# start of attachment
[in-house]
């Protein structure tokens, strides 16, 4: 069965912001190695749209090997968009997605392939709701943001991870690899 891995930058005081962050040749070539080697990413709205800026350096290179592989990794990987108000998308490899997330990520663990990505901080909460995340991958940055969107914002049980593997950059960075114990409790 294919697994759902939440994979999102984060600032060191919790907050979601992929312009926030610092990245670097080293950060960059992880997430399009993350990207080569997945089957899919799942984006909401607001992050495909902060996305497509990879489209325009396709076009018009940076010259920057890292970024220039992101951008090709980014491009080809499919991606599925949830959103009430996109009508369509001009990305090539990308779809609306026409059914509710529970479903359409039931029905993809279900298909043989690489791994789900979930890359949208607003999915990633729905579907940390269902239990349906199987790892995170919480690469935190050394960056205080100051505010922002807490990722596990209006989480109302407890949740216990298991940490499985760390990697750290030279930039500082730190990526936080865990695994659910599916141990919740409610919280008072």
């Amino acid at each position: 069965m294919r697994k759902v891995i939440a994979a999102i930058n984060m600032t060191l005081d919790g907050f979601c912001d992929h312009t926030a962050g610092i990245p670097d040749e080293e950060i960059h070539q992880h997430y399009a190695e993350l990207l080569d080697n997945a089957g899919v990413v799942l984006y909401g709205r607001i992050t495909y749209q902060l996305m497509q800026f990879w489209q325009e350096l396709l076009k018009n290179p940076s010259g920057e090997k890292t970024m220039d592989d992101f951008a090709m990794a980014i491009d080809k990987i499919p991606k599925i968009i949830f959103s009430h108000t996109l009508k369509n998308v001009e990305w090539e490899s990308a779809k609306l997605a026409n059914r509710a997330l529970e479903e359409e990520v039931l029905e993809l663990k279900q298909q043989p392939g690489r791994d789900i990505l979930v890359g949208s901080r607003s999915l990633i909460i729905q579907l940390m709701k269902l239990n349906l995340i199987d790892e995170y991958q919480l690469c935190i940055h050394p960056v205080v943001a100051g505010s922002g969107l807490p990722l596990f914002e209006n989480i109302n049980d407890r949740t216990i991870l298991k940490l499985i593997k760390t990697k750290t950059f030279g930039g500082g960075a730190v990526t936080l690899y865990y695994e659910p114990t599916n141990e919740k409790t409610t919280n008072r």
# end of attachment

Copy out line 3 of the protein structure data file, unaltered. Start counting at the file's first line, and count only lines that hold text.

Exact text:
């Amino acid at each position: 069965m294919r697994k759902v891995i939440a994979a999102i930058n984060m600032t060191l005081d919790g907050f979601c912001d992929h312009t926030a962050g610092i990245p670097d040749e080293e950060i960059h070539q992880h997430y399009a190695e993350l990207l080569d080697n997945a089957g899919v990413v799942l984006y909401g709205r607001i992050t495909y749209q902060l996305m497509q800026f990879w489209q325009e350096l396709l076009k018009n290179p940076s010259g920057e090997k890292t970024m220039d592989d992101f951008a090709m990794a980014i491009d080809k990987i499919p991606k599925i968009i949830f959103s009430h108000t996109l009508k369509n998308v001009e990305w090539e490899s990308a779809k609306l997605a026409n059914r509710a997330l529970e479903e359409e990520v039931l029905e993809l663990k279900q298909q043989p392939g690489r791994d789900i990505l979930v890359g949208s901080r607003s999915l990633i909460i729905q579907l940390m709701k269902l239990n349906l995340i199987d790892e995170y991958q919480l690469c935190i940055h050394p960056v205080v943001a100051g505010s922002g969107l807490p990722l596990f914002e209006n989480i109302n049980d407890r949740t216990i991870l298991k940490l499985i593997k760390t990697k750290t950059f030279g930039g500082g960075a730190v990526t936080l690899y865990y695994e659910p114990t599916n141990e919740k409790t409610t919280n008072r």